God never asks more of us than we are capable. That is the message of this week’s First Reading.
~~~> The key to this, I believe, is that we can't and shouldn't attempt to handle anything alone. We need our God. It is prideful to shut Him out. Pull yourself up by your bootstraps? That is an incomplete secular command. We are capable WITH GOD's graces.
It is up to us to choose life over death, to choose the waters of eternal life over the fires of ungodliness and sin.
~~~~> We can only do this with God. Each and every decision we make takes us closer or farther from God. Each and every one.

By his life, death, and resurrection, Jesus has shown us that it is possible to keep his commandments. In baptism, he has given us his Spirit that his Law might be fulfilled in us (Rom. 8:4).
The wisdom of the Gospel surpasses all the wisdom of this age that is passing away, St. Paul tells us in the Epistle. The revelation of this wisdom fulfills God’s plan from before all ages.
Let us trust in this wisdom, and live by his Kingdom law.

As we do in this week’s Psalm, let us pray that we grow in being better able to live his Gospel, and to seek the Father with all our heart.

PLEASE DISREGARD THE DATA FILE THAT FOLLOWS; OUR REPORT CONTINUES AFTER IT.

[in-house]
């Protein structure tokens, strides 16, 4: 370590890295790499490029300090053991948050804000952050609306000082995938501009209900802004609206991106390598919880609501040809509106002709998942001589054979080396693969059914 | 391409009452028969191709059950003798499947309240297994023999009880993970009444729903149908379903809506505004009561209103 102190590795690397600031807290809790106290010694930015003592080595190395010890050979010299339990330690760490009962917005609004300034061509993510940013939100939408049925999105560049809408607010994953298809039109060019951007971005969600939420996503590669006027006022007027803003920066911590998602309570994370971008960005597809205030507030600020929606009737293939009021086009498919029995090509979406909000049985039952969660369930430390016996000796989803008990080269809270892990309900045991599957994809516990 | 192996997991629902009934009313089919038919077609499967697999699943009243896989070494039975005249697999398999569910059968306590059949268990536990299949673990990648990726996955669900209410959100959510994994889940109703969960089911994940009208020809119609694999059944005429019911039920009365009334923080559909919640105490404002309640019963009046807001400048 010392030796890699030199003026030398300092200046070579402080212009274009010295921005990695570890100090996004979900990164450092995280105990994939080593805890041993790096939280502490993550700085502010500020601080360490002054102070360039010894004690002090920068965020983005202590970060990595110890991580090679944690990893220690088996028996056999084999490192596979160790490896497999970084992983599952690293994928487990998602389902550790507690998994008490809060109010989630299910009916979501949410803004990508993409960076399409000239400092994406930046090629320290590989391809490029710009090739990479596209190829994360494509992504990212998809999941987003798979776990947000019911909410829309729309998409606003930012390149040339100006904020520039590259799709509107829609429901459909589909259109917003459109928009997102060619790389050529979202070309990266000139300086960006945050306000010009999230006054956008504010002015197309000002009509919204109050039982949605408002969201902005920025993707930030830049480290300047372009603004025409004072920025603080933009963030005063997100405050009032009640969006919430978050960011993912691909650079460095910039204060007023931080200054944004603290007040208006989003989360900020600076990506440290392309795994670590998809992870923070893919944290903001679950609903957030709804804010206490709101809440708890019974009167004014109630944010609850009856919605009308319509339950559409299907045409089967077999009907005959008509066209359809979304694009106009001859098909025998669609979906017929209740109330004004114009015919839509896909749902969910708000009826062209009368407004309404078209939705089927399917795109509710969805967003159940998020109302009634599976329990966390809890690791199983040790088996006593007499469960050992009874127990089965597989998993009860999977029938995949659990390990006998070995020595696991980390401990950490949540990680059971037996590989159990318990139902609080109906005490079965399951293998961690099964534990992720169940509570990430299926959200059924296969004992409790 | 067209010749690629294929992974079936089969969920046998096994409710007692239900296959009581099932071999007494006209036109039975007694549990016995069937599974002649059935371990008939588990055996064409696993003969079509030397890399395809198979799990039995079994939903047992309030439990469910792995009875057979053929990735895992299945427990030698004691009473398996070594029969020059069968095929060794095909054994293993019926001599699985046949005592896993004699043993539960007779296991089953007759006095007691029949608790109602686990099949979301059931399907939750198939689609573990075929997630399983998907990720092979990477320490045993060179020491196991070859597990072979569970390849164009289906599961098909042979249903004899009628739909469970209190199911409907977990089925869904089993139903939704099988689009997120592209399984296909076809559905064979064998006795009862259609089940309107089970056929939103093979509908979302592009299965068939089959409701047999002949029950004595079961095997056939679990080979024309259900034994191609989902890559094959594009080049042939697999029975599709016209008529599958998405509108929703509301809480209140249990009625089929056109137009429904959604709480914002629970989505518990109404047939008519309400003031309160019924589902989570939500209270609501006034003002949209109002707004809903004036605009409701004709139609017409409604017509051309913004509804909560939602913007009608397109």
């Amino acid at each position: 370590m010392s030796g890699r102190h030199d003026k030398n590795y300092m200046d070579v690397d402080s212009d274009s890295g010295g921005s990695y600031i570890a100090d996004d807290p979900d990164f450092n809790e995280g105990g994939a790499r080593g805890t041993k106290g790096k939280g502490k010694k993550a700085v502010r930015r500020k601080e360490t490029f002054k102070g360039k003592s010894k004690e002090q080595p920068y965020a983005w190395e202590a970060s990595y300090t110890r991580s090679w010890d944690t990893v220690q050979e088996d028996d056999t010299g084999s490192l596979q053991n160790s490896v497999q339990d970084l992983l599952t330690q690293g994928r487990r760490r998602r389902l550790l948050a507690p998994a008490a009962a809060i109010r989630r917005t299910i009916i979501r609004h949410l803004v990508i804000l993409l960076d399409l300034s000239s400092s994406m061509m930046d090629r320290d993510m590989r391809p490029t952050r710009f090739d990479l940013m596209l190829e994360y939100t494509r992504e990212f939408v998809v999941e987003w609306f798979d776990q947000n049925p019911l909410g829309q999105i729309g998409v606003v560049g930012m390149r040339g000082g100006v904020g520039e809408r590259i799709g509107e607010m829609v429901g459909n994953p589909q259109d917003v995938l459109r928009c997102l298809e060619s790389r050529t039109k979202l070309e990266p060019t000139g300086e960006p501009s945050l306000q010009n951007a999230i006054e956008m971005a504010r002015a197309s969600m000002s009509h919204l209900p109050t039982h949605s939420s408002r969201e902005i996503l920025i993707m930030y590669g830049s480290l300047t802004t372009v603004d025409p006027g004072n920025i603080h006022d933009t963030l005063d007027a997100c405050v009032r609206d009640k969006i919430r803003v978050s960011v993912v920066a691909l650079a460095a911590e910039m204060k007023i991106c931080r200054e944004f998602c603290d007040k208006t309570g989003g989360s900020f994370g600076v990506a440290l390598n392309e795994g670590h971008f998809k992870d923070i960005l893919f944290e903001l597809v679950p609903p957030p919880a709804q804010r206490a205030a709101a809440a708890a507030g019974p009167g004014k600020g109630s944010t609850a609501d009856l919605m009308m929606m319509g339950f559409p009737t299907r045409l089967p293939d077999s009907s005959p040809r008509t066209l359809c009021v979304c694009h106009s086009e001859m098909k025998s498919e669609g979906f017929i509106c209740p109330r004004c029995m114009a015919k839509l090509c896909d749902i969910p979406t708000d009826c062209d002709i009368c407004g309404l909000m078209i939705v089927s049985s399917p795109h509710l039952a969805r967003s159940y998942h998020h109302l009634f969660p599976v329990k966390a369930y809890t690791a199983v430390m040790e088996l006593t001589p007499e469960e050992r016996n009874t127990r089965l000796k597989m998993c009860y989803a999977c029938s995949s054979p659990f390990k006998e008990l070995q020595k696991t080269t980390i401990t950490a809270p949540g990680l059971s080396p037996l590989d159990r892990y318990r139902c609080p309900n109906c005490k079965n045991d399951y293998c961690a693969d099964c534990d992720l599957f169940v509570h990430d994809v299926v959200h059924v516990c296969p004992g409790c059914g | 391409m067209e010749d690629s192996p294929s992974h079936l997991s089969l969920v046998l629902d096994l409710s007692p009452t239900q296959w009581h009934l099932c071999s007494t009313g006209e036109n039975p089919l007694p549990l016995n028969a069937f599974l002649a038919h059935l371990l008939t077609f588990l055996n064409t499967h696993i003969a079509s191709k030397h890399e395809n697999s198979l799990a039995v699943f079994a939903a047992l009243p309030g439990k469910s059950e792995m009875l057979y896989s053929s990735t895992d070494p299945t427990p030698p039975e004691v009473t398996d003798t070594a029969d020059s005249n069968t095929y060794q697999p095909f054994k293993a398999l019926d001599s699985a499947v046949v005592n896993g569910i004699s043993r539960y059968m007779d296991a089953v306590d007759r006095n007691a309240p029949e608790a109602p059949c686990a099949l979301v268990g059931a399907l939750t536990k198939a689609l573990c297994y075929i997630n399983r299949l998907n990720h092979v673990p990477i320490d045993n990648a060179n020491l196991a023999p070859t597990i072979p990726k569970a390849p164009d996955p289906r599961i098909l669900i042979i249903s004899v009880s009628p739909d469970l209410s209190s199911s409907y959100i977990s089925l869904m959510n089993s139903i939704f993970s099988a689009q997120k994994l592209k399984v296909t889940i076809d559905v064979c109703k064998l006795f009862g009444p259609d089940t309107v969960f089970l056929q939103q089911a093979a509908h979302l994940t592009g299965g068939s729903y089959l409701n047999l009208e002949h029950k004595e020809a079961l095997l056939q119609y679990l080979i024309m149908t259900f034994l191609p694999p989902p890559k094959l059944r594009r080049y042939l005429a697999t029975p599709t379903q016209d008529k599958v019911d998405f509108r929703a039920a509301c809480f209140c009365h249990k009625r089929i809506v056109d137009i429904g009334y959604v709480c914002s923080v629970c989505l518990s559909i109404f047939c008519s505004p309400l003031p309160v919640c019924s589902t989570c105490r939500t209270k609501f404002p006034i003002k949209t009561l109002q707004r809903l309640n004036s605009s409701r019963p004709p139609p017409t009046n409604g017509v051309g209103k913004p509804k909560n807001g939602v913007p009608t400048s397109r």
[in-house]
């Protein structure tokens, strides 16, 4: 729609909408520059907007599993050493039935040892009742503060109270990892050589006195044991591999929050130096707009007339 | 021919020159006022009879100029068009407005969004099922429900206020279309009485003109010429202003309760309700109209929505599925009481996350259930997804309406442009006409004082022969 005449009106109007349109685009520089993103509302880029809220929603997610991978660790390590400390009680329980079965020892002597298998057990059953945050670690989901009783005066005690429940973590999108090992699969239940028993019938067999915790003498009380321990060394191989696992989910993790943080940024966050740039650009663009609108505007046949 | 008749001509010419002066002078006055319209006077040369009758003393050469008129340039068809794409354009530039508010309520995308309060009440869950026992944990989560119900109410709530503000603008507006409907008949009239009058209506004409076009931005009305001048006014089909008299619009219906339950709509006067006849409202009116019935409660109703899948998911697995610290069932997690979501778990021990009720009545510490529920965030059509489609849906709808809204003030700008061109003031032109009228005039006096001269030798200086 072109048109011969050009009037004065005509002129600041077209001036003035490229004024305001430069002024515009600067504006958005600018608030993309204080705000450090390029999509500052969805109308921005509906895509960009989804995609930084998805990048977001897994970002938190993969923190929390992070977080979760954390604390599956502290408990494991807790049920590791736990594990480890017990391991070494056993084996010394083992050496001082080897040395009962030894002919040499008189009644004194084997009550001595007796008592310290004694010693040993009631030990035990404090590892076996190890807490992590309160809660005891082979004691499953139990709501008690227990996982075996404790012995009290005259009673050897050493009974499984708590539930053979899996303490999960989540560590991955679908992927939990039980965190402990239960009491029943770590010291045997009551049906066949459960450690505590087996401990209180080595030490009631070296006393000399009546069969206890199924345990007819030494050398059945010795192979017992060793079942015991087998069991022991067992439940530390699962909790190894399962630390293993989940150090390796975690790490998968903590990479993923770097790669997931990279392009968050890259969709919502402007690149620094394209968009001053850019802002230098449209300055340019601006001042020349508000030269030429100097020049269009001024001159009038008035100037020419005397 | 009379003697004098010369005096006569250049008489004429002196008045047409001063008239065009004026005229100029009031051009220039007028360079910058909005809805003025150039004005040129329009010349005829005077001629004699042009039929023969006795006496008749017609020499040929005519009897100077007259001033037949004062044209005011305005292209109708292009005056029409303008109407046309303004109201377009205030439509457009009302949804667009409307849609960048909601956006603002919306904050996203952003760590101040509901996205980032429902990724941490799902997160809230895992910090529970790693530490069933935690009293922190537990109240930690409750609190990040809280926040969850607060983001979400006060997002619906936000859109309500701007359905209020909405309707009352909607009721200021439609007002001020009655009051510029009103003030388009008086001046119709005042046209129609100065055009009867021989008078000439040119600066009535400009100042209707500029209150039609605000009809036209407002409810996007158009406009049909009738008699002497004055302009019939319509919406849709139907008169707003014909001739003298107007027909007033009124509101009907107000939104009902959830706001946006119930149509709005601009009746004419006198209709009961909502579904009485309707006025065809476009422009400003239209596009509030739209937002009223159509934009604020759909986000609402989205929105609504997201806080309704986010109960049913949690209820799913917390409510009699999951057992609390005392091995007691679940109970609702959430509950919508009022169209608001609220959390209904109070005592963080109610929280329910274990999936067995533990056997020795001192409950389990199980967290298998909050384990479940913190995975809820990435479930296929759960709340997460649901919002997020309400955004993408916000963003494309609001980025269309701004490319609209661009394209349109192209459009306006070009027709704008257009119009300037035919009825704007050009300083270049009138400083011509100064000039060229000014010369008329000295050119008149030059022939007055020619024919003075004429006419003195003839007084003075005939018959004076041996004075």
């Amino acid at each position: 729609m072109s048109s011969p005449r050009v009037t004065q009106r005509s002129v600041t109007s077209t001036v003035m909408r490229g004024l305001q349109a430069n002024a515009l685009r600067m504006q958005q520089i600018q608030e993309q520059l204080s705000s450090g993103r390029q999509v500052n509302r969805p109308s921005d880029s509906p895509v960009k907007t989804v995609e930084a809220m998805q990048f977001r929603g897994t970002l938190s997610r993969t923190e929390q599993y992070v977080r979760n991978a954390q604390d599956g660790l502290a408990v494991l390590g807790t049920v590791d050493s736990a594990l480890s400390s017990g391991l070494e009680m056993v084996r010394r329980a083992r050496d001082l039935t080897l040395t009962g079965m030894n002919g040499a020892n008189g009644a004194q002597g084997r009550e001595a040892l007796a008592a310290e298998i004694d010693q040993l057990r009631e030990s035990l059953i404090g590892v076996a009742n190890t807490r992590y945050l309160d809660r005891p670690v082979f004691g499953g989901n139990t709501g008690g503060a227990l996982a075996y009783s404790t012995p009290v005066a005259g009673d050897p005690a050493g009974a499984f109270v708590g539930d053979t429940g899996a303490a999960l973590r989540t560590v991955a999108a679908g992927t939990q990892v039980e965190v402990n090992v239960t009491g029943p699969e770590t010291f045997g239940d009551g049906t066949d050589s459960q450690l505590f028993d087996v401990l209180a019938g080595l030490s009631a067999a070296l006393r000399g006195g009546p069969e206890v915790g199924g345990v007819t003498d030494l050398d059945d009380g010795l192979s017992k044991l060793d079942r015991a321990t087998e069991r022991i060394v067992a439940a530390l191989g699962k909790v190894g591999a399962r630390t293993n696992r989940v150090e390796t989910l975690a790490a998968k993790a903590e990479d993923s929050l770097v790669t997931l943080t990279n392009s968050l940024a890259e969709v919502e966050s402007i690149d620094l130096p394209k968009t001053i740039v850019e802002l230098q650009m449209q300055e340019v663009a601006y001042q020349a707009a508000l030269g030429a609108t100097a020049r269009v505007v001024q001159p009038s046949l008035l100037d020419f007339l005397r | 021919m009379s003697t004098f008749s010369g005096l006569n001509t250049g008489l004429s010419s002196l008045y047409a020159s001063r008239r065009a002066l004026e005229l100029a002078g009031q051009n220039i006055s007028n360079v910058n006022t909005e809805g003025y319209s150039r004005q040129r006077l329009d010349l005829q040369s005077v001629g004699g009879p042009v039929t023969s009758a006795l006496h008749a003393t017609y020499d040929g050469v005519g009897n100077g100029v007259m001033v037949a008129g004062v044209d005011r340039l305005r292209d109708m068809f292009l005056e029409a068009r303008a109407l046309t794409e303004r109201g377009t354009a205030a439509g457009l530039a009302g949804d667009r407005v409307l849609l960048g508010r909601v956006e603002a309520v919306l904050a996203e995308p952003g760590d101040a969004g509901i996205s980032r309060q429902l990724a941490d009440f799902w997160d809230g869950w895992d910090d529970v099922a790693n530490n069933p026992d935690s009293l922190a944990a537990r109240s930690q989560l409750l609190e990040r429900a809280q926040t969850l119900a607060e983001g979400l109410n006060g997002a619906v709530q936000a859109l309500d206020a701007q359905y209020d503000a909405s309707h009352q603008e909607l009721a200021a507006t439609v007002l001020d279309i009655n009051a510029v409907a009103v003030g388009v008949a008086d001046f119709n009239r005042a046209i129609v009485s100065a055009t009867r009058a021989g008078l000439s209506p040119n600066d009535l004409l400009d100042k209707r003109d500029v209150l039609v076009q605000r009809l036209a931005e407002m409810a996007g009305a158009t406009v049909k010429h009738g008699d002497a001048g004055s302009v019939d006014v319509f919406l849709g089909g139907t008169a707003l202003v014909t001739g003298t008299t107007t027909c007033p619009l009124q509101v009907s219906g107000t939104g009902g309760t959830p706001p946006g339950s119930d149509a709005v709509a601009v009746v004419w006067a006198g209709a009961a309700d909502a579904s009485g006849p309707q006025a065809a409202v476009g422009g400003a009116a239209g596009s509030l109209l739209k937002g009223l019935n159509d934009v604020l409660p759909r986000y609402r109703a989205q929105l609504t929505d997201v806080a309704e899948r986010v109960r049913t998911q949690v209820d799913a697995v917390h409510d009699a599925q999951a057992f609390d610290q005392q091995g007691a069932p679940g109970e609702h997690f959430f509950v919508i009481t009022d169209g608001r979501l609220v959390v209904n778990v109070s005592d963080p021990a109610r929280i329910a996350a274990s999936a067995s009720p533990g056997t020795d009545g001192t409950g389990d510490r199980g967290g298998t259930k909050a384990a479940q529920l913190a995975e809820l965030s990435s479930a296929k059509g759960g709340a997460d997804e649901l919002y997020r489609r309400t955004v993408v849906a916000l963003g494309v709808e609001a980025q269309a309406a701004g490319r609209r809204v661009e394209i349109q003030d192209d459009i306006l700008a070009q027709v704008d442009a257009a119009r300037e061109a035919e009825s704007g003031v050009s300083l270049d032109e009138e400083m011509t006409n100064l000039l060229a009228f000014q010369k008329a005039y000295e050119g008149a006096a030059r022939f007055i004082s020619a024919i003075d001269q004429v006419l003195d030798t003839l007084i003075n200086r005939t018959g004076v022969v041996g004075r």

Scott Hahn, Ph.D.
Edited by me/Soutenus (all of my additions to Scott Hahn's commentary are in blue)  
Bolding is also my emphasis. Paragraph formatting and graphics -- also my addition.
I am so grateful to Scott Hahn for these Bible reflections based on the Sunday Readings. Our family uses them to help us prepare for Mass -- that preparation always includes some editing/re-arranging/bolding/notation/graphics to help us get the most out of his commentary. We post here for family and friend sharing & input.

Thursday, February 3, 2011

February 6, 2011 – 5th Sunday in Ordinary Time

This is a post in progress - it will be completed by Saturday (yep, running a bit late this week) :-)
Listen Here!      Light Breaking Forth
Isaiah 58:7-10
Psalm 112:4-9
1 Corinthians 2:1-5
Matthew 5:13-16

Jesus came among us as light to scatter the darkness of a fallen world.